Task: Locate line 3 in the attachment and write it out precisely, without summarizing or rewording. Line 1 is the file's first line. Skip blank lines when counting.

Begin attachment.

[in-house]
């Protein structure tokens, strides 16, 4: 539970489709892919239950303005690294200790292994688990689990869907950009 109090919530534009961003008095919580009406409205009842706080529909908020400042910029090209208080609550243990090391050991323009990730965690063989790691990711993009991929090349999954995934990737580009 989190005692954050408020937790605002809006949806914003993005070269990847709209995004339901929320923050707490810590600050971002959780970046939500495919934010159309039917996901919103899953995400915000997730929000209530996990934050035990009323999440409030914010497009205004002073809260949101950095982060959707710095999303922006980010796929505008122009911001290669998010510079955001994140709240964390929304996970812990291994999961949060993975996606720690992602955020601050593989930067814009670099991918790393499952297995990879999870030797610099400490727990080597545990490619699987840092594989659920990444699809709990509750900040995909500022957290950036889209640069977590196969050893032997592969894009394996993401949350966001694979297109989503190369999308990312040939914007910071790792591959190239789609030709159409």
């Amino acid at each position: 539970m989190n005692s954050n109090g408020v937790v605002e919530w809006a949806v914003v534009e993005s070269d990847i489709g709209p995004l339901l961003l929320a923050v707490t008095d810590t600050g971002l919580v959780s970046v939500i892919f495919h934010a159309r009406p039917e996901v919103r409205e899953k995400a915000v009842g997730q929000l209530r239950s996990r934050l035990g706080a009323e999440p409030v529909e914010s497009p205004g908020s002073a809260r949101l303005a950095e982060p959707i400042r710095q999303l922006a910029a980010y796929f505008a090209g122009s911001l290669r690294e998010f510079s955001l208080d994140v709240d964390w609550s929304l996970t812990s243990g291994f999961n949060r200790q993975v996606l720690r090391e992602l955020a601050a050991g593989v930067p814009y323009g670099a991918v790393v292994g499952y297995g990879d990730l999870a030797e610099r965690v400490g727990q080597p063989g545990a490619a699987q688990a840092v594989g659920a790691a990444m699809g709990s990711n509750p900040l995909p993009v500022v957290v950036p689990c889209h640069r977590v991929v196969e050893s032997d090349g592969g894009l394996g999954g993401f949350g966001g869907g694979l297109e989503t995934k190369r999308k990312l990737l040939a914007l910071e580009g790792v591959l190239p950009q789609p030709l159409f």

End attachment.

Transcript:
């Amino acid at each position: 539970m989190n005692s954050n109090g408020v937790v605002e919530w809006a949806v914003v534009e993005s070269d990847i489709g709209p995004l339901l961003l929320a923050v707490t008095d810590t600050g971002l919580v959780s970046v939500i892919f495919h934010a159309r009406p039917e996901v919103r409205e899953k995400a915000v009842g997730q929000l209530r239950s996990r934050l035990g706080a009323e999440p409030v529909e914010s497009p205004g908020s002073a809260r949101l303005a950095e982060p959707i400042r710095q999303l922006a910029a980010y796929f505008a090209g122009s911001l290669r690294e998010f510079s955001l208080d994140v709240d964390w609550s929304l996970t812990s243990g291994f999961n949060r200790q993975v996606l720690r090391e992602l955020a601050a050991g593989v930067p814009y323009g670099a991918v790393v292994g499952y297995g990879d990730l999870a030797e610099r965690v400490g727990q080597p063989g545990a490619a699987q688990a840092v594989g659920a790691a990444m699809g709990s990711n509750p900040l995909p993009v500022v957290v950036p689990c889209h640069r977590v991929v196969e050893s032997d090349g592969g894009l394996g999954g993401f949350g966001g869907g694979l297109e989503t995934k190369r999308k990312l990737l040939a914007l910071e580009g790792v591959l190239p950009q789609p030709l159409f």